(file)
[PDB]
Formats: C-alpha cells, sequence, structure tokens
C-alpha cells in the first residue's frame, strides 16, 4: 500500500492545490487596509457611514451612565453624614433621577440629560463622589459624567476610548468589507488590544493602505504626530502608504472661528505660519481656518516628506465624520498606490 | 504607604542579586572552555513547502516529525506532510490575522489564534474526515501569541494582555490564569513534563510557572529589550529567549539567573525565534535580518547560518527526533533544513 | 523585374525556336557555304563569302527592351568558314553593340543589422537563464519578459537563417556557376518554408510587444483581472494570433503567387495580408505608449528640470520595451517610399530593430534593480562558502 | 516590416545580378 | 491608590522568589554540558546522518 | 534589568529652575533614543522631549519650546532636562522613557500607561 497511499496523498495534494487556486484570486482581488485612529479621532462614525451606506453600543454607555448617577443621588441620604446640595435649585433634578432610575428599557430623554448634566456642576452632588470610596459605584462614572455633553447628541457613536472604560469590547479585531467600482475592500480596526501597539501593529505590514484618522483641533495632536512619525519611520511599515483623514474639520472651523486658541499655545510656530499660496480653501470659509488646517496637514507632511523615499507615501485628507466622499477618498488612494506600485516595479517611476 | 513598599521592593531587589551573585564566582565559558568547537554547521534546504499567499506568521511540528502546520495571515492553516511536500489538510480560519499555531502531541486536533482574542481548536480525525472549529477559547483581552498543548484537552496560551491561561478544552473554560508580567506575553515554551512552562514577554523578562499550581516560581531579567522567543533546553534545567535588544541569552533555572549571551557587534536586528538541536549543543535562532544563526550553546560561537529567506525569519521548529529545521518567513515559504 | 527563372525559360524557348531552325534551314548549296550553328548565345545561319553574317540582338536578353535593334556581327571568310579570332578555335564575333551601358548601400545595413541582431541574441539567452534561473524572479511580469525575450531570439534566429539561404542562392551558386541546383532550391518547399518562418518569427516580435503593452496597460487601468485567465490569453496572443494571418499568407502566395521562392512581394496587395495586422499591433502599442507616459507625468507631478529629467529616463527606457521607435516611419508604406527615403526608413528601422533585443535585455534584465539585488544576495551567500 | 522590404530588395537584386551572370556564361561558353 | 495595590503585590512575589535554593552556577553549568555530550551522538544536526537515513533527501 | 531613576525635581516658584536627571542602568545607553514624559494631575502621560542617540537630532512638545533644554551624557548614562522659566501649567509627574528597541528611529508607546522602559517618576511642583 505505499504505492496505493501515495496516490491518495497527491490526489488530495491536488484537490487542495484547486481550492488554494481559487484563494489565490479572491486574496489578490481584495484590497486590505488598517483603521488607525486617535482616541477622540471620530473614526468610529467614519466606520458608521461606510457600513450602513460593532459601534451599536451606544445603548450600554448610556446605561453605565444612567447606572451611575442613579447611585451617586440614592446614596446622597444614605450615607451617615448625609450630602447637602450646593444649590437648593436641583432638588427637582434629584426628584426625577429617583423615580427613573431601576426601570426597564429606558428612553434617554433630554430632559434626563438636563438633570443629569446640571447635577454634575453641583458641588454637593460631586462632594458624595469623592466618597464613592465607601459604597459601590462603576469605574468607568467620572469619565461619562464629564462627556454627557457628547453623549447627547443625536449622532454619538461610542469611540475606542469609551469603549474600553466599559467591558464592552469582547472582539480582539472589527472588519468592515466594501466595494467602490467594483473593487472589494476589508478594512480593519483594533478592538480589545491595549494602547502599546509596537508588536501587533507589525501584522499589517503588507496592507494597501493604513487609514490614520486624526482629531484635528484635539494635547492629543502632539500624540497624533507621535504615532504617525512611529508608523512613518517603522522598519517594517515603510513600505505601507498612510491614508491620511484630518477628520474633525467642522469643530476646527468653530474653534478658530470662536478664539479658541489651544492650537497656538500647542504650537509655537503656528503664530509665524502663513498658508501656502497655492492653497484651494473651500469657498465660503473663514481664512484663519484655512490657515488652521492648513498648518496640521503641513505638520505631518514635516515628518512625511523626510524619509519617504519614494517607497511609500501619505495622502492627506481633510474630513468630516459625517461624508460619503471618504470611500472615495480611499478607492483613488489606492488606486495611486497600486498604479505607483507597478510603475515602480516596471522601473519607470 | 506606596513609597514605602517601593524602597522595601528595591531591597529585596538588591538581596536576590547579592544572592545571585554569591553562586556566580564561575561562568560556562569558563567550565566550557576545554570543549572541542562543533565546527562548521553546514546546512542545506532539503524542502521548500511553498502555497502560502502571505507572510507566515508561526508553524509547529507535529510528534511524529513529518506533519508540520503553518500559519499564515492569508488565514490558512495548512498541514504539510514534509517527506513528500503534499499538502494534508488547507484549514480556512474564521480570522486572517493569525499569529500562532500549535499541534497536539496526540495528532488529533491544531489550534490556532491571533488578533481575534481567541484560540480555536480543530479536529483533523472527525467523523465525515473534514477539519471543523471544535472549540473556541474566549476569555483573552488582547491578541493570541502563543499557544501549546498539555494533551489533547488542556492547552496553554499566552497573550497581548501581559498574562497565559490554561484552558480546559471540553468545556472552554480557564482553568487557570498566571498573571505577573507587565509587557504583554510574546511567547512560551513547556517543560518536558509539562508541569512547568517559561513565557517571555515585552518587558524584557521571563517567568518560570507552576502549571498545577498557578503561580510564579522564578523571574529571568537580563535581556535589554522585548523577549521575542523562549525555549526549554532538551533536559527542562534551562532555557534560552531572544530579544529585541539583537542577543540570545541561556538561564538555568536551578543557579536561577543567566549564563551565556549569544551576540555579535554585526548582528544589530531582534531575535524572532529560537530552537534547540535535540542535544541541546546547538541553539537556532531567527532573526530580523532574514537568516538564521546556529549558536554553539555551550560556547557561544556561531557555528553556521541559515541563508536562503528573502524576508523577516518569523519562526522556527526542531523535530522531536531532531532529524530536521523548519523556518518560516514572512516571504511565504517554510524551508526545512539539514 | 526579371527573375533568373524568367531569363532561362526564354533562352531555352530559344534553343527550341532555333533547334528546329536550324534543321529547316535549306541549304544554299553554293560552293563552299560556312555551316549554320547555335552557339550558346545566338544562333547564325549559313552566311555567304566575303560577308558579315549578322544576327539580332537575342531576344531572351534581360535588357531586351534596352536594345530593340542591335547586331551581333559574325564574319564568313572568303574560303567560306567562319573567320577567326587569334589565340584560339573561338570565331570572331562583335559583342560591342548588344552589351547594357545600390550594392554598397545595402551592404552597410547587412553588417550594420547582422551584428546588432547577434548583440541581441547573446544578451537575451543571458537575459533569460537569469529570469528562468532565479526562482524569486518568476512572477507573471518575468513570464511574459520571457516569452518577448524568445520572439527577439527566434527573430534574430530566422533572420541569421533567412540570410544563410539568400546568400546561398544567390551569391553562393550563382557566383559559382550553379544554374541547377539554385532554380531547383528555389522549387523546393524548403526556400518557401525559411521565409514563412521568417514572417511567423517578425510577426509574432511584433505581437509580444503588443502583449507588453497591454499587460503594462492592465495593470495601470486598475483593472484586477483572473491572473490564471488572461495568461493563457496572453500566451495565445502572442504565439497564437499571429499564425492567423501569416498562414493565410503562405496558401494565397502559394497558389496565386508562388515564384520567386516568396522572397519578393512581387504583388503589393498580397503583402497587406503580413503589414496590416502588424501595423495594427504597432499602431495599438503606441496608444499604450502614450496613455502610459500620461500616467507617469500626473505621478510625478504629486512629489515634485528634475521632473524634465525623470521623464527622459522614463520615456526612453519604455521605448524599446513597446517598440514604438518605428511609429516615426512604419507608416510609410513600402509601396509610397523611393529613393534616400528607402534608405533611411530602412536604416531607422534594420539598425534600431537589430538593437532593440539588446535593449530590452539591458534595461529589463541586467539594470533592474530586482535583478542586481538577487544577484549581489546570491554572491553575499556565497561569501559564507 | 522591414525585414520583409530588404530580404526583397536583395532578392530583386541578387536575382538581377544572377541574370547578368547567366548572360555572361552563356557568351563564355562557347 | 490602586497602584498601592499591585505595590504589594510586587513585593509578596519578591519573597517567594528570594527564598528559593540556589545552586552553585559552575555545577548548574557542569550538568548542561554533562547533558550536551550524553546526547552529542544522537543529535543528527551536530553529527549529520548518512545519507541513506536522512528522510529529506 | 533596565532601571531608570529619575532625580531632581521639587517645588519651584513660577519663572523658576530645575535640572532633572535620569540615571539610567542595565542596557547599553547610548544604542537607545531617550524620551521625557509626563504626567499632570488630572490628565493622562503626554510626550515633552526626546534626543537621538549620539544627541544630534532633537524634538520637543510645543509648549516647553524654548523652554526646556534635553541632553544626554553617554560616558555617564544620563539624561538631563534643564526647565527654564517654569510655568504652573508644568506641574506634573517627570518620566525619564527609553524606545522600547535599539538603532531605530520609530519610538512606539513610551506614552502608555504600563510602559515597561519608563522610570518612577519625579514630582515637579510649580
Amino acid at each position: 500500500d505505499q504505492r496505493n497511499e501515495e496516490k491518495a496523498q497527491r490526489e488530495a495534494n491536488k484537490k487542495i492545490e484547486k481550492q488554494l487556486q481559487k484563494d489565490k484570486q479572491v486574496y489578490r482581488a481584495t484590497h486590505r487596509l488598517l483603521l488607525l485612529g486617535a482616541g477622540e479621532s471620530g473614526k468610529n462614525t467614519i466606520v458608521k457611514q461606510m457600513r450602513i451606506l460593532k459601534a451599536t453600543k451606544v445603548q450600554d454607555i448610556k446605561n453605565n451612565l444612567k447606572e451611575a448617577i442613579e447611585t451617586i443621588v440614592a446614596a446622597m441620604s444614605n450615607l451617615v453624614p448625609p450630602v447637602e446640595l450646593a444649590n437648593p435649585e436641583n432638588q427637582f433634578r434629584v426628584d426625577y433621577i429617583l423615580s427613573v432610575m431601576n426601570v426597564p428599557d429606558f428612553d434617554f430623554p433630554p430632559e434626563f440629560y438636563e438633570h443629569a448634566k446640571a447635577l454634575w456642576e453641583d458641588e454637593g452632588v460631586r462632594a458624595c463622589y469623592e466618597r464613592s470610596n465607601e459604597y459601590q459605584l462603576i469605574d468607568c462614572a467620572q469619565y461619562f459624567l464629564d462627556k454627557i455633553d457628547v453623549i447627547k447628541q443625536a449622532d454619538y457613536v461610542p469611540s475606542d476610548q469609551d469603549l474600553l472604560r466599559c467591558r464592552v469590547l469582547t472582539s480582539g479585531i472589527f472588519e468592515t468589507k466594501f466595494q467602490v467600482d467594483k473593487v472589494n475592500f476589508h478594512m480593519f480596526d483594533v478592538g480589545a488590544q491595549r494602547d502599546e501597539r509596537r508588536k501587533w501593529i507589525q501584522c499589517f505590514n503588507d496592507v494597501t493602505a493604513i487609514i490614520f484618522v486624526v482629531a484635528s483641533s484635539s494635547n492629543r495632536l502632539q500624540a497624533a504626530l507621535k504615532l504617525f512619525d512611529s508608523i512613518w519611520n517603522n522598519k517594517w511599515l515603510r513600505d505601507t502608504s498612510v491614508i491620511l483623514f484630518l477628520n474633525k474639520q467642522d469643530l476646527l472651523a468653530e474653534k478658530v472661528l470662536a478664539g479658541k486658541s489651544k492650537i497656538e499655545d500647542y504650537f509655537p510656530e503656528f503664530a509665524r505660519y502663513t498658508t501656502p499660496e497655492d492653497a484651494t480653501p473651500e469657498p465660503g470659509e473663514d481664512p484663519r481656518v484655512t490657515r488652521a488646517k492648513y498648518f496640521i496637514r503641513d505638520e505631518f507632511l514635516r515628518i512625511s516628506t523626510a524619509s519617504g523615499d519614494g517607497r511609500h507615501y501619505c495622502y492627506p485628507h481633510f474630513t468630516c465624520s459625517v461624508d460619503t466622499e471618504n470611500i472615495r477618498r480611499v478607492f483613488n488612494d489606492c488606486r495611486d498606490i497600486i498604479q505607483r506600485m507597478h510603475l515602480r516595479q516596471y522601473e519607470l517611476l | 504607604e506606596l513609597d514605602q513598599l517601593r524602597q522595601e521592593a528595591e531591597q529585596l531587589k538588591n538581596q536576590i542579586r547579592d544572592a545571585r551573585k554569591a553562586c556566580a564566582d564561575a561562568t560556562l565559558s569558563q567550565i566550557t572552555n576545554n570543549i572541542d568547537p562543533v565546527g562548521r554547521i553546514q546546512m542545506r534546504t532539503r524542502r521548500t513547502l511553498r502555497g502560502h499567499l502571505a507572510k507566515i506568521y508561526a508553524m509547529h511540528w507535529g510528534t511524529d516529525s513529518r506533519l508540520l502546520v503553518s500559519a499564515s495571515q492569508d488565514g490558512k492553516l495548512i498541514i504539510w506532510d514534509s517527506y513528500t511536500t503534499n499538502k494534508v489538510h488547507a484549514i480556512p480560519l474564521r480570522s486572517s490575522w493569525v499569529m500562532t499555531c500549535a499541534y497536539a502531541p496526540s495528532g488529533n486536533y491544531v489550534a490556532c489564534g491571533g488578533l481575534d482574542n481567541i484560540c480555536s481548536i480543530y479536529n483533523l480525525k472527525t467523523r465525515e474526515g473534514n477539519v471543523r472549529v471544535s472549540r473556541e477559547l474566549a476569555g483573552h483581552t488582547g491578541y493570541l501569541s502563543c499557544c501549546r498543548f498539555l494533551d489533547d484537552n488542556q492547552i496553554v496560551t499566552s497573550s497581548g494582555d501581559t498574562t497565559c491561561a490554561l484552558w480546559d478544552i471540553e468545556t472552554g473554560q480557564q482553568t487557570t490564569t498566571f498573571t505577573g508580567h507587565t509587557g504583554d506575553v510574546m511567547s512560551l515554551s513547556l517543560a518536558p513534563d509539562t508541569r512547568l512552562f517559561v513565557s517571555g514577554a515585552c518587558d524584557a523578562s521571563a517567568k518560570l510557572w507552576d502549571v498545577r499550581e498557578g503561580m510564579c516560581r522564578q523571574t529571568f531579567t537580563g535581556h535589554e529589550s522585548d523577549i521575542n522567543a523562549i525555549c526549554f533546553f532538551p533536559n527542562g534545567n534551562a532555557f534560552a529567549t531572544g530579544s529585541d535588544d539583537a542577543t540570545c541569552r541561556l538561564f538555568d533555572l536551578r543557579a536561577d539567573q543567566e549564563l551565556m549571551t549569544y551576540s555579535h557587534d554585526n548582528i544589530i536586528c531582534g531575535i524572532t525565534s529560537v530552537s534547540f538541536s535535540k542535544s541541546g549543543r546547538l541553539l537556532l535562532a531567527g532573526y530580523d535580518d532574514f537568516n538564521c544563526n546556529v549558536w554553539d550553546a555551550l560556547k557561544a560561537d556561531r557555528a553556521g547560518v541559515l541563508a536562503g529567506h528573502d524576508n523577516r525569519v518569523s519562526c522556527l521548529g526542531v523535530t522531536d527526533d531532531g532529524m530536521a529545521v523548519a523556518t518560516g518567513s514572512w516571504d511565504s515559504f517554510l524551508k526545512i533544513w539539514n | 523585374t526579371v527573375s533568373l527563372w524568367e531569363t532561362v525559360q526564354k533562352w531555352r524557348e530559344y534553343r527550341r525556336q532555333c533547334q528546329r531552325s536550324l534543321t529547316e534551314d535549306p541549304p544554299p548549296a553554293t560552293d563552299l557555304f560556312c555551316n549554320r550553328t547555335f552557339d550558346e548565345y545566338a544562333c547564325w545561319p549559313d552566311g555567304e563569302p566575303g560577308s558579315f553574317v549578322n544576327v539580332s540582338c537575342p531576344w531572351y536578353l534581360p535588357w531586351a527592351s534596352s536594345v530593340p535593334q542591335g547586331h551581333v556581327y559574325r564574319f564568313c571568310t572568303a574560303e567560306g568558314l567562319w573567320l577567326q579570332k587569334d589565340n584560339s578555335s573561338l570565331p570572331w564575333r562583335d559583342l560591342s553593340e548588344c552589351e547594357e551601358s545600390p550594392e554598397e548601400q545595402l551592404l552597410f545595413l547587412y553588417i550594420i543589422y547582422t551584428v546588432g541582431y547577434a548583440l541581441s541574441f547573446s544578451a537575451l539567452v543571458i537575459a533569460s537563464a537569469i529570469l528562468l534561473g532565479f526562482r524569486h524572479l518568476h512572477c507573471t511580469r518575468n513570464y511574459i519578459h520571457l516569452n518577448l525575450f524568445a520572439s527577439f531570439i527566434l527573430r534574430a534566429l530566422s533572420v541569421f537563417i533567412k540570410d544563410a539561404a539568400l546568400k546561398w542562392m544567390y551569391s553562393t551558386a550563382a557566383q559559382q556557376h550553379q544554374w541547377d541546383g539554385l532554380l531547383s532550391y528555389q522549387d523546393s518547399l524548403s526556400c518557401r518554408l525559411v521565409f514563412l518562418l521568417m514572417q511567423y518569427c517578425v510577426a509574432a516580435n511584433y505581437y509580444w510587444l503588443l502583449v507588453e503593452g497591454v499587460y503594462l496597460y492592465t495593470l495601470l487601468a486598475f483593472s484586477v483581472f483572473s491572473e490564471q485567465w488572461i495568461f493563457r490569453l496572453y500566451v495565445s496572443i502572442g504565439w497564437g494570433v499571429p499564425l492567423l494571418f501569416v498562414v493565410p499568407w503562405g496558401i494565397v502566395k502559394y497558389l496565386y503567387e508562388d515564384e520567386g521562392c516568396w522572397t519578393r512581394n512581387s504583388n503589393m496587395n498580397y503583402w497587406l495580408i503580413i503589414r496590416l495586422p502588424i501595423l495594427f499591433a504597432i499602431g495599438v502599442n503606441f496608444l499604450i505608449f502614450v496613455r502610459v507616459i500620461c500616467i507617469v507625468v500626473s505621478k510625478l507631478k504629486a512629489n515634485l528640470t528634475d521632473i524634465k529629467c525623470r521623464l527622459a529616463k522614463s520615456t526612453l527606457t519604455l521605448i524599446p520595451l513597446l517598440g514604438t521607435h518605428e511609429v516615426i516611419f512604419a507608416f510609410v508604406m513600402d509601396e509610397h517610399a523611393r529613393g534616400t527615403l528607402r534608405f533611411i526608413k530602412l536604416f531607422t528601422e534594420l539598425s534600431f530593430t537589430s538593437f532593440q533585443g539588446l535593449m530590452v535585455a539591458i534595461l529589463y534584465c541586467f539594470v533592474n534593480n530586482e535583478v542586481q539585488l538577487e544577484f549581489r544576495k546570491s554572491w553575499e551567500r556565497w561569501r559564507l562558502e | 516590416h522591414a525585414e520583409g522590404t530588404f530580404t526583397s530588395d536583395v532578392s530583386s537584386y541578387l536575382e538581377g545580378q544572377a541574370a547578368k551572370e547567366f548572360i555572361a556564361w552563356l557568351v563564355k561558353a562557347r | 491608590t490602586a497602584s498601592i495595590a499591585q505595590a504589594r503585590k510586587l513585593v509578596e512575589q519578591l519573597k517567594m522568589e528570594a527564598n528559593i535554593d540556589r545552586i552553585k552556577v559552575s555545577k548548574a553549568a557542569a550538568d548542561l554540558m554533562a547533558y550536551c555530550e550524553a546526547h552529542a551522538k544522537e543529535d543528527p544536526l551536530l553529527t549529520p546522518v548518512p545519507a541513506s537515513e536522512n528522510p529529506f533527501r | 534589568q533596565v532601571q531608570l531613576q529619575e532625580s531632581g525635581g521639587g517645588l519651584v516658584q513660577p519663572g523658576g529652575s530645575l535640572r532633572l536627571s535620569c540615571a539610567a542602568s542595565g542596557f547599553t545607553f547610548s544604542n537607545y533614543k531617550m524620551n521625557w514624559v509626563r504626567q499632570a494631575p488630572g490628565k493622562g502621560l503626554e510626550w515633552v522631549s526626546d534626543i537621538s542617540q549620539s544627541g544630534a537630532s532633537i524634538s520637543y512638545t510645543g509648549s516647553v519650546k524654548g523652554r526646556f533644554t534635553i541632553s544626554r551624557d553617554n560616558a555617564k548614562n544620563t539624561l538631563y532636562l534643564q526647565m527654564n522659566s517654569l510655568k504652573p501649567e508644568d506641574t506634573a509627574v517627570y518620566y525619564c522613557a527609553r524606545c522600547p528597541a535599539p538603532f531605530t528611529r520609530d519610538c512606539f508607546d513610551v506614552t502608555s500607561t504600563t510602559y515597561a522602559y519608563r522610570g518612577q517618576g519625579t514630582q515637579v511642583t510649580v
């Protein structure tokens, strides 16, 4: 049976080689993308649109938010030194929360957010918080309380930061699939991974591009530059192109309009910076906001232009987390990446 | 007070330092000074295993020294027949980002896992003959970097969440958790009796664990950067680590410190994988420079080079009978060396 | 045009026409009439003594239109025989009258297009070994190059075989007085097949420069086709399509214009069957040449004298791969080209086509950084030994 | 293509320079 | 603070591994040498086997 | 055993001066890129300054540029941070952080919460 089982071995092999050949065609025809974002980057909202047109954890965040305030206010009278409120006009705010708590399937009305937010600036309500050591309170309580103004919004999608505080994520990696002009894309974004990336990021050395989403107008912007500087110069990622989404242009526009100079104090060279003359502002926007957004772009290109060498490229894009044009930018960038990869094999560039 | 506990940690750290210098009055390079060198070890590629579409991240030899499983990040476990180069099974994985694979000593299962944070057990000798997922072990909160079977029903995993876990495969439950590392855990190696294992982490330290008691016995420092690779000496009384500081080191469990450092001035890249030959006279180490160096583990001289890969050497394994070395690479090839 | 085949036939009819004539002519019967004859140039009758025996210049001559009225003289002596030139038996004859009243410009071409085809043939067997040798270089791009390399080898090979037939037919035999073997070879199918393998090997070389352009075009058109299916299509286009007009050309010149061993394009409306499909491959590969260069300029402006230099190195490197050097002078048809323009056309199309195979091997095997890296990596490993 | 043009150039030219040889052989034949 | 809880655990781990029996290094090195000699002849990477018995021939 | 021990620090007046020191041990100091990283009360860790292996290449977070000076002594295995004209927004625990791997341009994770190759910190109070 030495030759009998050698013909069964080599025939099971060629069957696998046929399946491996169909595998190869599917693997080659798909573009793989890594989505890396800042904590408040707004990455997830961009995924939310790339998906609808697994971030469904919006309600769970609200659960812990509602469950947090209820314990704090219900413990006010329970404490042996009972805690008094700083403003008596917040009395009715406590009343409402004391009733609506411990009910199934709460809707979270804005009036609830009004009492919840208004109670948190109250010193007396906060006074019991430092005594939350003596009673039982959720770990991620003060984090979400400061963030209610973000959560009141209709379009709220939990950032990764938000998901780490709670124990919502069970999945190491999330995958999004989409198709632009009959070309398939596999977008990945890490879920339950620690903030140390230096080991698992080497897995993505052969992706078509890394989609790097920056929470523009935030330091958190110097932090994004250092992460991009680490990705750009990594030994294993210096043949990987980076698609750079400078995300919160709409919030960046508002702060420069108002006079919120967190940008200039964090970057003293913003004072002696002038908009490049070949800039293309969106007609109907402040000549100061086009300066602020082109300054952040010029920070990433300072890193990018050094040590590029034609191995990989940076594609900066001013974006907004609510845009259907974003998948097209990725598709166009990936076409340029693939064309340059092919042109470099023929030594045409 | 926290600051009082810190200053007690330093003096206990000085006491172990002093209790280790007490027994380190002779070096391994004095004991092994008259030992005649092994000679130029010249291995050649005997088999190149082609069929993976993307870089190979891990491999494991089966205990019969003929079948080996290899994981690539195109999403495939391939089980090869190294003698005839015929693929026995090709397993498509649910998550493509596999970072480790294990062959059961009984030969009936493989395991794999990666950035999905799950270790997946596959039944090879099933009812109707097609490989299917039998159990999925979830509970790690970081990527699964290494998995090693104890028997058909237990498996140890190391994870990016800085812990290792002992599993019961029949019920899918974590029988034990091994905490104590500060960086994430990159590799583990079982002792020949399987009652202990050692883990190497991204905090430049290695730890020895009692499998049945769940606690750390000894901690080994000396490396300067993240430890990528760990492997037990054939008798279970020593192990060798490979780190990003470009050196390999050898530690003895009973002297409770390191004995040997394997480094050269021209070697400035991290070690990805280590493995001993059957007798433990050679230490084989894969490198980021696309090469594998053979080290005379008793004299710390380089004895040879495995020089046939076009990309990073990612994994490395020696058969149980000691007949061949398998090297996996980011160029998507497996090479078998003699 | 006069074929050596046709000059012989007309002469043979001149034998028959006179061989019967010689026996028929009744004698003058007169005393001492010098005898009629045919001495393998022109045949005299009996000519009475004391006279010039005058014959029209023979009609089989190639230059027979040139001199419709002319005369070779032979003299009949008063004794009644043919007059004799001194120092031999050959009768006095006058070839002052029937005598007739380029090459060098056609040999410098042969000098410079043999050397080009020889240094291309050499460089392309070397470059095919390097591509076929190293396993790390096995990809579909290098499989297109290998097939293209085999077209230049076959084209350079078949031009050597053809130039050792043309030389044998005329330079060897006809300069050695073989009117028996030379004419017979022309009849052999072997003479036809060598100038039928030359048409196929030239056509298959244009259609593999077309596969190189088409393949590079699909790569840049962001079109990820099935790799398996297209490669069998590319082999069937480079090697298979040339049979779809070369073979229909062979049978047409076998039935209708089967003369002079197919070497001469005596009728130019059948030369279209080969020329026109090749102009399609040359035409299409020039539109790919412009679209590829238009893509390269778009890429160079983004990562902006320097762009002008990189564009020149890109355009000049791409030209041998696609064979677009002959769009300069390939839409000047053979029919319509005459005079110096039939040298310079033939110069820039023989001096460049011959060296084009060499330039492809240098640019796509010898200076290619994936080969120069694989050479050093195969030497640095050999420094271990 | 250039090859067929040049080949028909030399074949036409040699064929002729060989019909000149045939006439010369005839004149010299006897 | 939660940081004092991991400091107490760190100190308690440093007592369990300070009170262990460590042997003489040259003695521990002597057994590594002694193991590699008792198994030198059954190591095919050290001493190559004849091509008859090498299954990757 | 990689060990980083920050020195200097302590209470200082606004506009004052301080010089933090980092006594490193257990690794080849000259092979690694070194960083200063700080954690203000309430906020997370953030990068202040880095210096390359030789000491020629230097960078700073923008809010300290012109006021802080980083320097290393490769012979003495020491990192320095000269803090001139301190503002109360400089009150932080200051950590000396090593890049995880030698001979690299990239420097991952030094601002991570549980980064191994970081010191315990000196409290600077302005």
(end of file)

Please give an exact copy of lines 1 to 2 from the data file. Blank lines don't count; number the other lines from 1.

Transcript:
[PDB]
Formats: C-alpha cells, sequence, structure tokens